Nixon refused, claiming that Executive Privilege protected him. The US Supreme Court, in a 8-0 ruling in 1974, written by Chief Justice Warren Burger, said, in so many words, “Stiff biccies.”

Now back to Prince Charles, the Prince of Wales. If at any moment his mother, Her Majesty Queen Elizabeth, Queen of Australia, passes away – or resigns — he becomes head of state of Oz. That is not the same as head of government, and anyway, as the monarch, he does have immunity from prosecution.

However, we do not need our monarchy. Everyone says the powers of the Crown (as carried out by the Governor General) are minor. But we see in section 58 of the Australian Constitution that the royal assent is needed for any bill to pass Parliament. That is a huge power.

In a Gumshoe article in 2018, I recommended that the queen quit – no hard feelings. Her presence in the Constitution is simply confusing. I quote my —–article:

Wouldn’t it be great if a G-G had the kind of brain that would think about the long term effect of a particular proposed law? And whose office could connect with anyone in the population claiming to have a nifty idea for Australia?

Hell, wouldn’t it be great if that G-G were deeply moral? He would be able to take note of a situation occurring in Oz today and say “Excuse me, Folks, we can’t have this, this is an outrage.”

I cannot turn to the actual G-G today, Sir Peter Cosgrove.  Sorry, Pete, ol buddy, but you have never evinced the slightest sense of things being morally outrageous or as being “unwise for the long term.”

If Charles becomes Charles III, he should abdicate as soon as possible.

Get Bill Gates Now

The person who seems most “in charge” of “the pandemic situation” and who lays out a worldwide plan for vaccination, is Bill Gates, the founder of Microsoft. He is the son of William Gates, Sr, a lawyer who died on September 14, 2020. Both men have shown an interest in eugenics. Bill has stated his desire to lower the population by 15% but he probably has on mind a much greater reduction.

Persons in India have accused him of using vaccination of young women as a means of birth control. The Supreme Court of India ruled negatively on a case brought to it in 2012. The ruling was not on the merits but on a court’s need to stay apart from the policy-making branches of the government. I venture a guess that Gates would use birth control in a hidden way, although that is not relevant now.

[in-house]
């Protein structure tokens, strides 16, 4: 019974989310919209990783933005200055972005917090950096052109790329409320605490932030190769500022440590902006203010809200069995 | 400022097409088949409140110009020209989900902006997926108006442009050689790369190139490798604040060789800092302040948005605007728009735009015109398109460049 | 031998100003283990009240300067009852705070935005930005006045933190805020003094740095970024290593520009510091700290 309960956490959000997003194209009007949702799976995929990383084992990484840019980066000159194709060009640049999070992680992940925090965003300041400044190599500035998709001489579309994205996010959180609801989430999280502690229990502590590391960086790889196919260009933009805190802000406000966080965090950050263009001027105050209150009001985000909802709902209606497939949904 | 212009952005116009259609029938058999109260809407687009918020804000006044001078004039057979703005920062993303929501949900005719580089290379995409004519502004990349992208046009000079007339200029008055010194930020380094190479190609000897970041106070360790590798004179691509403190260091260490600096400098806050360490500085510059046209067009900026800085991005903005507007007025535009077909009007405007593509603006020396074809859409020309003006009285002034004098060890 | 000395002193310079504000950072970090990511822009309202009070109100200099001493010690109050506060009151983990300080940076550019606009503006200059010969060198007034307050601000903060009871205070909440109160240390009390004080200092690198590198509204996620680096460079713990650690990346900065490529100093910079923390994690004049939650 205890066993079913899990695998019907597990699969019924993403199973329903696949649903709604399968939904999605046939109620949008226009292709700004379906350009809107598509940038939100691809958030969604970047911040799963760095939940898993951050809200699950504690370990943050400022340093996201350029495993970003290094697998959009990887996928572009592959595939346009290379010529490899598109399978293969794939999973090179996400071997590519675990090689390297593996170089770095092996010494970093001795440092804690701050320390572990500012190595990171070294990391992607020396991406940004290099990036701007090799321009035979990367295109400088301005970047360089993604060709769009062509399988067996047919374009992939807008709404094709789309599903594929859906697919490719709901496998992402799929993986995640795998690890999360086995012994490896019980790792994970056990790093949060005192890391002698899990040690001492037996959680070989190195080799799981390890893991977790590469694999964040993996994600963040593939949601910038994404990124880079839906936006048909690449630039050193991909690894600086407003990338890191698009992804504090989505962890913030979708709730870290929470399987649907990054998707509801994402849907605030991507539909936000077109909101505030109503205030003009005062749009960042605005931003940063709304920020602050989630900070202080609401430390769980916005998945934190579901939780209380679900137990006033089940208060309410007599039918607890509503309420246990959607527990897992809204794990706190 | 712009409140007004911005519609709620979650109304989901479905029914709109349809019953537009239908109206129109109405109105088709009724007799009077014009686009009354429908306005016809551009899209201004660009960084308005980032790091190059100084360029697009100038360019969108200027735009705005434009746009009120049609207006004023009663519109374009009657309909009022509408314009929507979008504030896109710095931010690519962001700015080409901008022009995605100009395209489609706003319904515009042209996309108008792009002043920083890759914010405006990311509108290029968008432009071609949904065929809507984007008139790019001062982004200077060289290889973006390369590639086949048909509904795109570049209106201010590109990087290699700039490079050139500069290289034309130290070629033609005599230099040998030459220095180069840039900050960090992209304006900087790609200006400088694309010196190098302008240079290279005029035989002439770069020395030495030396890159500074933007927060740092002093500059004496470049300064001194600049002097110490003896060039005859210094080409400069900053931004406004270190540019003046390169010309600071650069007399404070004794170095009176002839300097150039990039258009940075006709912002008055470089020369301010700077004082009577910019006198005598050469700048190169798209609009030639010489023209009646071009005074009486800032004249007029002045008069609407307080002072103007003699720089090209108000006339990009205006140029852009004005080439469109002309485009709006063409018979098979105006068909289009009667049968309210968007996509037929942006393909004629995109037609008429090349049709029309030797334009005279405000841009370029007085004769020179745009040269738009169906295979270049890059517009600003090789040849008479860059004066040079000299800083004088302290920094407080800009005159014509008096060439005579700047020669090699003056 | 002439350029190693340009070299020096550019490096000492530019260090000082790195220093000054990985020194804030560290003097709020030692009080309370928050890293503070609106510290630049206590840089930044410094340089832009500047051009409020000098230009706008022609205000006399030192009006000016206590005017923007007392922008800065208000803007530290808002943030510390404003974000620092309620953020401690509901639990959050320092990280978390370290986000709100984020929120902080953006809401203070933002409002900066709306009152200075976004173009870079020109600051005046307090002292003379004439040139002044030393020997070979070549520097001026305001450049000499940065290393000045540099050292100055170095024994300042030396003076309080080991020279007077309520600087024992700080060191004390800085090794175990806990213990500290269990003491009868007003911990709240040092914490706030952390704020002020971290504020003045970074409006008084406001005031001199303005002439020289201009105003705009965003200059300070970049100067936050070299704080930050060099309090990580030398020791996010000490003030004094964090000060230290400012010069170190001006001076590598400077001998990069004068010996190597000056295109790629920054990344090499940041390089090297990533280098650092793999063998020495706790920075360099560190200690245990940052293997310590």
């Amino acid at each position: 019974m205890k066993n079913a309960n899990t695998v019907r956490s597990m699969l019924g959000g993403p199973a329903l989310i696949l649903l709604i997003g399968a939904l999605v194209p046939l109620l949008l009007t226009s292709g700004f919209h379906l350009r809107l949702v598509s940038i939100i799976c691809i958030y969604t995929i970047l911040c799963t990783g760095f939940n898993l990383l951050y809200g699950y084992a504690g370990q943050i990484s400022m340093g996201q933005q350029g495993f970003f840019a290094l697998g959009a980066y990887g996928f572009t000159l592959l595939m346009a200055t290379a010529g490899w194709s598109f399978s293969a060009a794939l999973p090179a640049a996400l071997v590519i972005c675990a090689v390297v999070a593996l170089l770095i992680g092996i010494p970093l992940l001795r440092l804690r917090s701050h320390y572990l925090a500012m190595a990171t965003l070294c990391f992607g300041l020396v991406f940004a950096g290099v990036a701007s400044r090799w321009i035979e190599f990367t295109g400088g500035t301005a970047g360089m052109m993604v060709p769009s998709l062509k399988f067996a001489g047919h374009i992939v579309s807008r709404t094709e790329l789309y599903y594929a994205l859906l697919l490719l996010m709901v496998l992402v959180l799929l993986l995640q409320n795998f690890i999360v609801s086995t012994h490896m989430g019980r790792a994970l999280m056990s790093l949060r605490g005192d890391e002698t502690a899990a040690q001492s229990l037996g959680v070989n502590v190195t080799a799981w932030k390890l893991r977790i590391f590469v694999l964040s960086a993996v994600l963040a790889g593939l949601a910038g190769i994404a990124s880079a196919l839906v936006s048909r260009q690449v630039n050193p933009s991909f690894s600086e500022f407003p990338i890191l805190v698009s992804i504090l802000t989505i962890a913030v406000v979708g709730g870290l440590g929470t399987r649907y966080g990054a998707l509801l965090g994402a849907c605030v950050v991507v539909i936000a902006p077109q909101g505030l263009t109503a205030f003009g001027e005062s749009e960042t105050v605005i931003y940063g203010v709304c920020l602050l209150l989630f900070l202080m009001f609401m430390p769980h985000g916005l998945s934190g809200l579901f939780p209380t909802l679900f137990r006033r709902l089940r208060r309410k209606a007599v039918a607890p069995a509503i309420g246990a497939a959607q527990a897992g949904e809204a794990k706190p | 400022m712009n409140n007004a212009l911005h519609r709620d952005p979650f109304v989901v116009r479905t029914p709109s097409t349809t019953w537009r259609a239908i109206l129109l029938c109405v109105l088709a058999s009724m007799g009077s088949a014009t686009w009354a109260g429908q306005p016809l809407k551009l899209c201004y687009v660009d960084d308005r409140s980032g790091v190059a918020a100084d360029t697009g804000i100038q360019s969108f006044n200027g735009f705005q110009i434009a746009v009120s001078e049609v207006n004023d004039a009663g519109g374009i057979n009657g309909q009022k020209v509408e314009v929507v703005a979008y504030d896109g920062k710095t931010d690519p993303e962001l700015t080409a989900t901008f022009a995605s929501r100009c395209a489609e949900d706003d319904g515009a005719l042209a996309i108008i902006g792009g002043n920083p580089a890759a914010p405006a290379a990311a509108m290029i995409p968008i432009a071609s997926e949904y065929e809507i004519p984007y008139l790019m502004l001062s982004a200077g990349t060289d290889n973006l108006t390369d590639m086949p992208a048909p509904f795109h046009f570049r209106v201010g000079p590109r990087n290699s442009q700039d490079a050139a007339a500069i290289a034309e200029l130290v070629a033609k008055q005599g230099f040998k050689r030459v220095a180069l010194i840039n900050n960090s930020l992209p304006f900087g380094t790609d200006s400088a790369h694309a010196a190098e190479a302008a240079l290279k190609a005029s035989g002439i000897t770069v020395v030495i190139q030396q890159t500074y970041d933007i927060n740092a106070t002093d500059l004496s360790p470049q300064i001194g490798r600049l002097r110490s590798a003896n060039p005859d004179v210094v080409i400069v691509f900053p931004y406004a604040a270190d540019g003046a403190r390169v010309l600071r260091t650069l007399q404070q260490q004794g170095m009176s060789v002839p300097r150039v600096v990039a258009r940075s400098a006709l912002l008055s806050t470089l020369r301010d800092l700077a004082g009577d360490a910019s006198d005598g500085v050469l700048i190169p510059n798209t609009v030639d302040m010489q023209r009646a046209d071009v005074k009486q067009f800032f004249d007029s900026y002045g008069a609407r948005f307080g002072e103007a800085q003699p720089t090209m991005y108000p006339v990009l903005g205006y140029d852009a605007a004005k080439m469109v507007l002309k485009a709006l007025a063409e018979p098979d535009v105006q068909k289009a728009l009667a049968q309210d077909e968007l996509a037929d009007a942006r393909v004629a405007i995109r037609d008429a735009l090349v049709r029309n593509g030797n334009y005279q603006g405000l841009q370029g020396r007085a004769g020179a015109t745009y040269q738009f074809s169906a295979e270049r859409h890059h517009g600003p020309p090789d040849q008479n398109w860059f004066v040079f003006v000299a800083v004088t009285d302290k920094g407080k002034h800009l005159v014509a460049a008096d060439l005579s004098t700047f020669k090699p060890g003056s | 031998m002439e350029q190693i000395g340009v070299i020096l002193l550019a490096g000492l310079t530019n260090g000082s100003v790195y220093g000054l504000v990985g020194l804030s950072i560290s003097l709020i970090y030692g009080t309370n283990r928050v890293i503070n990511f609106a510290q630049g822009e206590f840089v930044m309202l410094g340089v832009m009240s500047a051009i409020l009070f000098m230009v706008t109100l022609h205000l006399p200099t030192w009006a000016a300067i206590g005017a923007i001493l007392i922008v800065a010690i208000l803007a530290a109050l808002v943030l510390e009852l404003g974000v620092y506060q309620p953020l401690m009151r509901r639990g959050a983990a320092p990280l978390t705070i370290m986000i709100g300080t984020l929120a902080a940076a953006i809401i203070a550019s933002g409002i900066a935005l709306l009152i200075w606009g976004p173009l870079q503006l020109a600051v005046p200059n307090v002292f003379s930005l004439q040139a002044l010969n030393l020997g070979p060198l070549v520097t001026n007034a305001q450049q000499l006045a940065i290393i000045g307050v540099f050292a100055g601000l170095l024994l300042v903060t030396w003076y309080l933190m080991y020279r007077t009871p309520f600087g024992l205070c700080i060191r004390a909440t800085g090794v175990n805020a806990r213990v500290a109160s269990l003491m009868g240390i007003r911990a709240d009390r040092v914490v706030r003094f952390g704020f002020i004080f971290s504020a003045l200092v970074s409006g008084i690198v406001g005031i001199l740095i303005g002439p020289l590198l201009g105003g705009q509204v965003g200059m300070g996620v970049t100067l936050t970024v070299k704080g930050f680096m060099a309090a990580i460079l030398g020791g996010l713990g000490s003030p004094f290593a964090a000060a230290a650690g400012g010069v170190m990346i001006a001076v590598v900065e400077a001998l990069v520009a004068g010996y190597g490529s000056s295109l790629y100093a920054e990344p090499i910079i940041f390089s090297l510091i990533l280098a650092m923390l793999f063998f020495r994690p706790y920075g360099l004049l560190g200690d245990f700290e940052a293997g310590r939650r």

What is relevant is Gates’ conflict of interest. He heavily funds the World Health Organization, while also making a profit from the sale of vaccines. Congress could investigate him and demand that he put his cards on the table. Refusing to answer Congress’s questions is a felony.

The Material Witness Act

In the US, a person can be arrested and not charged with any crime yet be held indefinitely if he is considered a so-called material witness. That means that he (or she) has the information we may need. The law has been in effect since 1793. It is rarely used, but after Nine-Eleven it was used a lot to round up Muslims, willy nilly.  Or should I say, holus-bolus. For all I know, there may still be “terrorists” languishing like this poor guy:

In October 2001, Tarek Albasti was held in solitary confinement – as a material witness. “After I got in the cell I went kind of crazy. I was calling the guards to find out exactly what was my crime. Where’s my lawyer if I have a lawyer. Because nobody told us anything. What’s going to happen or what’s going on. Nobody answered me so I kept banging on the door. Of course I started crying… The guard came. He starts yelling at me. I yelled back and I said I need to know why I am here. I need to talk to somebody. He said we don’t know, once we know, we will let you know. I felt he didn’t know why we were being held. I had nothing to do but sit and cry. That’s technically all we did. Sit and pray and cry.” (6-27-05)

By the way, speaking of immunity, the ACLU – American Civil Liberties Union, helped a prisoner bring a case against Us Attorney General John Ashcroft, Ashcroft v. al-Kidd that was decided n 2011. Although picked up as a material witness, Kidd was strip-searched and refused a chance to call a lawyer. A circuit court found Ashcroft liable for violating Kidd’s constitutional rights.

This, however, was overridden by immunity – remember this was a lawsuit, not a criminal charge, against Ashcroft. Writing the opinion in the 8-0 ruling, Justice Antonin Scalia said:

“Qualified immunity gives government officials breathing room to make reasonable but mistaken judgments about open legal questions. When properly applied, it protects all but the plainly incompetent or those who knowingly violate the law. Ashcroft deserves neither label.”